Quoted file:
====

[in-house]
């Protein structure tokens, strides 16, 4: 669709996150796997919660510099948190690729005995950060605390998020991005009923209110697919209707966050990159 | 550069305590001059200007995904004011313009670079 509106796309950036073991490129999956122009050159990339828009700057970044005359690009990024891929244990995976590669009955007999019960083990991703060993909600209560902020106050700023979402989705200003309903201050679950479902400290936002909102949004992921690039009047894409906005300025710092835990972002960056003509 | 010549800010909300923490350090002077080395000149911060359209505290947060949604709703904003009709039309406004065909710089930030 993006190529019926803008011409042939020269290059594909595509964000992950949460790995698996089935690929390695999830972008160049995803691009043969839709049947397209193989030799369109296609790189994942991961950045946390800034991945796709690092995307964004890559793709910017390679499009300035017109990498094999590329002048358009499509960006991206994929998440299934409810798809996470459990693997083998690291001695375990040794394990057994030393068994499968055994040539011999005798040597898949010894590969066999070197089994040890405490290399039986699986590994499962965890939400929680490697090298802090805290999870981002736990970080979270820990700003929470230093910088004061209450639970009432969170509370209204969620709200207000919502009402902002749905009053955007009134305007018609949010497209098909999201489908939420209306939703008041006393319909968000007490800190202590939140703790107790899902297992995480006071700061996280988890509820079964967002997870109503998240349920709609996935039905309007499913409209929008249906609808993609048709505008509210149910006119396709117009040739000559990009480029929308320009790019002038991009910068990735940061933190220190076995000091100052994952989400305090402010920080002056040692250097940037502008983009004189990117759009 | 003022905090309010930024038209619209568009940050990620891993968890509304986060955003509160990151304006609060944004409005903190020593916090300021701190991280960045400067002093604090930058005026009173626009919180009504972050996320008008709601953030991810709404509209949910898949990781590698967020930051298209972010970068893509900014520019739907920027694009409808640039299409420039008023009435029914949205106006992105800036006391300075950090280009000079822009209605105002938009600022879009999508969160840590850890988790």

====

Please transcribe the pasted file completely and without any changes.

[in-house]
């Protein structure tokens, strides 16, 4: 669709996150796997919660510099948190690729005995950060605390998020991005009923209110697919209707966050990159 | 550069305590001059200007995904004011313009670079 509106796309950036073991490129999956122009050159990339828009700057970044005359690009990024891929244990995976590669009955007999019960083990991703060993909600209560902020106050700023979402989705200003309903201050679950479902400290936002909102949004992921690039009047894409906005300025710092835990972002960056003509 | 010549800010909300923490350090002077080395000149911060359209505290947060949604709703904003009709039309406004065909710089930030 993006190529019926803008011409042939020269290059594909595509964000992950949460790995698996089935690929390695999830972008160049995803691009043969839709049947397209193989030799369109296609790189994942991961950045946390800034991945796709690092995307964004890559793709910017390679499009300035017109990498094999590329002048358009499509960006991206994929998440299934409810798809996470459990693997083998690291001695375990040794394990057994030393068994499968055994040539011999005798040597898949010894590969066999070197089994040890405490290399039986699986590994499962965890939400929680490697090298802090805290999870981002736990970080979270820990700003929470230093910088004061209450639970009432969170509370209204969620709200207000919502009402902002749905009053955007009134305007018609949010497209098909999201489908939420209306939703008041006393319909968000007490800190202590939140703790107790899902297992995480006071700061996280988890509820079964967002997870109503998240349920709609996935039905309007499913409209929008249906609808993609048709505008509210149910006119396709117009040739000559990009480029929308320009790019002038991009910068990735940061933190220190076995000091100052994952989400305090402010920080002056040692250097940037502008983009004189990117759009 | 003022905090309010930024038209619209568009940050990620891993968890509304986060955003509160990151304006609060944004409005903190020593916090300021701190991280960045400067002093604090930058005026009173626009919180009504972050996320008008709601953030991810709404509209949910898949990781590698967020930051298209972010970068893509900014520019739907920027694009409808640039299409420039008023009435029914949205106006992105800036006391300075950090280009000079822009209605105002938009600022879009999508969160840590850890988790």